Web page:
From common sight to critically endangered craft
Until the 1960’s and 1970’s willow crab/lobster pots, known locally as withy pots, were a common sight around the South West coastline. Crafted with great skill over the winter months and cast into the sea with the hope of a good catch, these pots were a lifeline to fishermen and their families for generations. With the introduction of plastic pots, withy pot making rapidly declined and today few pot makers remain. Pot styles/techniques vary from place to place, person to person, like a signature. In turn these signatures reveal stories about place and community. As pots generally lasted 1 season, and most makers didn’t document their process, many designs have already been lost. Withy pot making is now classified as ‘critically endangered’ on the Red List of Endangered Crafts, meaning it is at serious risk of no longer being practised in the UK. There is therefore an urgency to document and support this fascinating craft and its heritage, that is deeply connected to our relationship with the natural world.
Withy Lore- what we’ll be doing…
Opportunities for withy pot makers to share, with both us and each other, will enable us to capture stories, knowledge and reflections about this unique craft. Material collected will be shared through film, illustration, installation, audio, photography and storytelling, culminating in an exhibition at the Royal Cornwall Museum from 10th March – 22nd June 2025.
Oral Histories and Films
Over 2024 Withy Lore will spend time with those involved in the withy pot craft, recording oral histories and documenting the craft through the creation of a series of short films. We will also be exploring archive photographs and artefacts and presenting extracts from oral histories within the exhibition. The recordings will be archived in full at Kresen Kernow, ensuring this craft is well documented for future generations to learn from.
Illustrations and Jewellery
Withy Lore will be delivered in partnership with artist and jeweller Anna Pope, who has researched this craft extensively through her previous project Jewelwithy. As part of the project Anna will produce a series of illustrations that share pot designs from around the South West, highlighting key differences and similarities between withy pots. The exhibition at the Royal Cornwall Museum will also enable Anna to showcase her beautifully crafted story about the withy pot craft, illustrated with prints and etched brooches.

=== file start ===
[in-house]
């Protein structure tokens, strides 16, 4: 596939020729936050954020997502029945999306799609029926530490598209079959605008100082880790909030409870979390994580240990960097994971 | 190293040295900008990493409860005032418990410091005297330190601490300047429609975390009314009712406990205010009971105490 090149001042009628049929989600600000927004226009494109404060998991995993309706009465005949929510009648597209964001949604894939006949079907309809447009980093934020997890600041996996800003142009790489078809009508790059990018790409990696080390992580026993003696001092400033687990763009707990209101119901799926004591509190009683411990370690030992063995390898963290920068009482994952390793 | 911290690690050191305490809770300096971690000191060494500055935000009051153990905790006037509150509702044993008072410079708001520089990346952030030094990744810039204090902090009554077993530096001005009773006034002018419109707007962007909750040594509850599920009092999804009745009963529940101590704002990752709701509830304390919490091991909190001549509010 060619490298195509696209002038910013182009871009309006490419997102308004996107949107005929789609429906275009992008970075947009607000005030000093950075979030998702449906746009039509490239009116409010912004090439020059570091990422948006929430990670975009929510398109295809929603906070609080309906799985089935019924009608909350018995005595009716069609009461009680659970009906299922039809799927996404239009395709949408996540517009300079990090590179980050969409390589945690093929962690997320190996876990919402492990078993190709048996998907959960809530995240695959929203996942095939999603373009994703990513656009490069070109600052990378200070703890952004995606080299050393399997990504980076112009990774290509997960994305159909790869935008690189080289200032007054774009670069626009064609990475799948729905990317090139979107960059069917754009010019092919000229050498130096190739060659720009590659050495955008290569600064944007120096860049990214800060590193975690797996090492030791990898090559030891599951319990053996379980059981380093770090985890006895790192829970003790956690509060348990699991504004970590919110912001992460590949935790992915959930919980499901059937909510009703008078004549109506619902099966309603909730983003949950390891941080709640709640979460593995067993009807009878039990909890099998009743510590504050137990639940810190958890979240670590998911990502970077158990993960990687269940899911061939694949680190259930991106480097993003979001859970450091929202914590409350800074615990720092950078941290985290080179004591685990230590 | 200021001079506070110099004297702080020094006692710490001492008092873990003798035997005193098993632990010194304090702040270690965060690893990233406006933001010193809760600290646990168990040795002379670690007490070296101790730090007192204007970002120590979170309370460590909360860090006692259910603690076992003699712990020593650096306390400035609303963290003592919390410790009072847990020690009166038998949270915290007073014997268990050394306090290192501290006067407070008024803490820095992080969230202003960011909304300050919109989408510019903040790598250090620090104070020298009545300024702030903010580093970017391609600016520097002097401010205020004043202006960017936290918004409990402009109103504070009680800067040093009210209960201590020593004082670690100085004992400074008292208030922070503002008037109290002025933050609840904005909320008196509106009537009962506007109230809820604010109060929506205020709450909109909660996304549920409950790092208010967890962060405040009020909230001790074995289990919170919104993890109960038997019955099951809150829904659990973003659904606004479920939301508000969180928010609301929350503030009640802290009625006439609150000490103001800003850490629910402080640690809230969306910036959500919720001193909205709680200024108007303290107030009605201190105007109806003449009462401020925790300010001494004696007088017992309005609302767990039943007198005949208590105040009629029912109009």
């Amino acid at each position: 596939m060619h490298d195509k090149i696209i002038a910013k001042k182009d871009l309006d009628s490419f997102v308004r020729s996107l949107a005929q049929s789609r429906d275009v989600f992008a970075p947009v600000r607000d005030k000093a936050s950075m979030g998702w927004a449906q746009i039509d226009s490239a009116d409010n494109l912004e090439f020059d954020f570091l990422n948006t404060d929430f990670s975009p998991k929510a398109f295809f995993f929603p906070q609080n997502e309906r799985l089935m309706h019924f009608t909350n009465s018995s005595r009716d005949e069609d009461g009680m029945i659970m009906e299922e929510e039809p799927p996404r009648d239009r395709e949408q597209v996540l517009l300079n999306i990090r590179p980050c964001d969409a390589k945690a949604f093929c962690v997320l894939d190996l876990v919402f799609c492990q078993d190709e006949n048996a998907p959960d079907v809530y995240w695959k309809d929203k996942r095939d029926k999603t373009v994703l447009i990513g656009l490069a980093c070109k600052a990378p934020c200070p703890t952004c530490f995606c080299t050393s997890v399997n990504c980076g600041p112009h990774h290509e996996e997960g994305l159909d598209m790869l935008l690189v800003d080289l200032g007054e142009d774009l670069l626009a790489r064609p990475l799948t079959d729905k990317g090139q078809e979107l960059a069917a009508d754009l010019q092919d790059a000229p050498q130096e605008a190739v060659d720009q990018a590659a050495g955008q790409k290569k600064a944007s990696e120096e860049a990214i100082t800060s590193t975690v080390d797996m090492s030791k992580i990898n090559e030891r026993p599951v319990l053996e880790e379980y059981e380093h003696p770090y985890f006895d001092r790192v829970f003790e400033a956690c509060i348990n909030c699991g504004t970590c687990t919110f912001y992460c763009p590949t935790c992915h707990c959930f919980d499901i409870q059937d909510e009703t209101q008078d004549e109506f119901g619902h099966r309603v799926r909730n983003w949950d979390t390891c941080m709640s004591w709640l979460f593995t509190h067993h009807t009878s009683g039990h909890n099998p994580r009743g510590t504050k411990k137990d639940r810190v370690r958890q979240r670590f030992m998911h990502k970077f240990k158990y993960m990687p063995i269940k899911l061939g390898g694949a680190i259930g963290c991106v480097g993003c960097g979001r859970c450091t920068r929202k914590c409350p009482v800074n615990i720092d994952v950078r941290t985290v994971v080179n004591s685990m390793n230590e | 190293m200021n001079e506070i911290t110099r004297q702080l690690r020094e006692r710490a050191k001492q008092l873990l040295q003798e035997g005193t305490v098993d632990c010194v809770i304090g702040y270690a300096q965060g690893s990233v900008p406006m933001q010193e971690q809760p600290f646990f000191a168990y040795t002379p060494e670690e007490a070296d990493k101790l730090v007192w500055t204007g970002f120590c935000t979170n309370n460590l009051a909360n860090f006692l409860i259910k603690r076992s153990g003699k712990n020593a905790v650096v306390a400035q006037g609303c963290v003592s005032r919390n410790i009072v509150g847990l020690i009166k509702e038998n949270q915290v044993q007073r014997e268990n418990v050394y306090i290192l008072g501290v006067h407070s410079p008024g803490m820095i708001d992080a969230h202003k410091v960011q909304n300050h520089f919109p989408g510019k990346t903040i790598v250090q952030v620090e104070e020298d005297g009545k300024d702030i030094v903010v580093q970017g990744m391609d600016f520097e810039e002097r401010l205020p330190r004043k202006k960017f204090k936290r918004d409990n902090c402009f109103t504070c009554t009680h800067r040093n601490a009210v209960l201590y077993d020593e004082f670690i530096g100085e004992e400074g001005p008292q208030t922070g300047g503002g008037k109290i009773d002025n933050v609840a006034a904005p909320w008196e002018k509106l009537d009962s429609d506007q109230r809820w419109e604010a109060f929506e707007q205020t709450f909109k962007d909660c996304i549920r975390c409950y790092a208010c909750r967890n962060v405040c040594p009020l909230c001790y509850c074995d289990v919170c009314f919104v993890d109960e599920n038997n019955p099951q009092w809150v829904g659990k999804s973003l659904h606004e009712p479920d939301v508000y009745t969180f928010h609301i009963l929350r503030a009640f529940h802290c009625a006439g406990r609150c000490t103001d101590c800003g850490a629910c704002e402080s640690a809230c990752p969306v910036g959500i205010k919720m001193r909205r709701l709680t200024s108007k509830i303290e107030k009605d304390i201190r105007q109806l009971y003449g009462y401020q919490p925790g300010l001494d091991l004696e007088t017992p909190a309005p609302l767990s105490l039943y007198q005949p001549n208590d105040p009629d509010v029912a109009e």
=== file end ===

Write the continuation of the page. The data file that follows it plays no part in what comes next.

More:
Inspired by an archive photograph in which clusters of withy pots appear like barnacles, Withy Lore will work with withy pot makers to produce a large-scale installation. This will showcase different pot styles and represent the evolution of the pot. During the exhibition this will also provide opportunities for participants of all ages to contribute through simple weaving techniques.
Engaging Younger Generations
It’s important to us to engage people of all ages, so later this year we’ll be going into Marazion Primary school to deliver a workshop with year 6 children, as well as supporting students from Cornwall College in Camborne to make a series of films with Withy Pot Makers. These intergenerational sessions will immerse young people in a world of withy pots, providing opportunities for learning and creativity. The resulting creative outputs will become part of the Withy Lore exhibition at the Royal Cornwall Museum in 2025.
Withy Lore Exhibition
The Royal Cornwall Museum 10th March – 22nd June 2025.
Talks, demonstrations, community events, intergenerational workshops and screenings will run alongside the Withy Lore exhibition, engaging people of all ages with this fascinating craft. Through a narrative, sensory rich approach to interpretation we hope to make the exhibition accessible and engaging to a wide audience.
Collaboration and community is always at the heart of our projects so over the course of this year we will be listening and learning from those we meet. This will help us shape the future of the project.